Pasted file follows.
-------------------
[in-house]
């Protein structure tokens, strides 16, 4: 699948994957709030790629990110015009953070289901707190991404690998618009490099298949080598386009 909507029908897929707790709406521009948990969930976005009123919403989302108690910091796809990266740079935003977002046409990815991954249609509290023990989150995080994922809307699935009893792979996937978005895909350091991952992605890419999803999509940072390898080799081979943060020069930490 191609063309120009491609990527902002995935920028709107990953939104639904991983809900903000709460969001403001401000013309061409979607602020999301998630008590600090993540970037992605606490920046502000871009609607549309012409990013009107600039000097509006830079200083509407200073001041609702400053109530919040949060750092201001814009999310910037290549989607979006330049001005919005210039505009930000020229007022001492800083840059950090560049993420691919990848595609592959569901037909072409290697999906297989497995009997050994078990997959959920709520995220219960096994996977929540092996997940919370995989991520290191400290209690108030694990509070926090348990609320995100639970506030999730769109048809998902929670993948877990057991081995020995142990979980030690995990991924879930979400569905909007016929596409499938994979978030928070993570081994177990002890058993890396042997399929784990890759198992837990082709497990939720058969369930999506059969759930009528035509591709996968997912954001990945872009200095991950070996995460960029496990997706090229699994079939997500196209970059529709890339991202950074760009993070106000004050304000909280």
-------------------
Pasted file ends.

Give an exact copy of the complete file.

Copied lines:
[in-house]
């Protein structure tokens, strides 16, 4: 699948994957709030790629990110015009953070289901707190991404690998618009490099298949080598386009 909507029908897929707790709406521009948990969930976005009123919403989302108690910091796809990266740079935003977002046409990815991954249609509290023990989150995080994922809307699935009893792979996937978005895909350091991952992605890419999803999509940072390898080799081979943060020069930490 191609063309120009491609990527902002995935920028709107990953939104639904991983809900903000709460969001403001401000013309061409979607602020999301998630008590600090993540970037992605606490920046502000871009609607549309012409990013009107600039000097509006830079200083509407200073001041609702400053109530919040949060750092201001814009999310910037290549989607979006330049001005919005210039505009930000020229007022001492800083840059950090560049993420691919990848595609592959569901037909072409290697999906297989497995009997050994078990997959959920709520995220219960096994996977929540092996997940919370995989991520290191400290209690108030694990509070926090348990609320995100639970506030999730769109048809998902929670993948877990057991081995020995142990979980030690995990991924879930979400569905909007016929596409499938994979978030928070993570081994177990002890058993890396042997399929784990890759198992837990082709497990939720058969369930999506059969759930009528035509591709996968997912954001990945872009200095991950070996995460960029496990997706090229699994079939997500196209970059529709890339991202950074760009993070106000004050304000909280």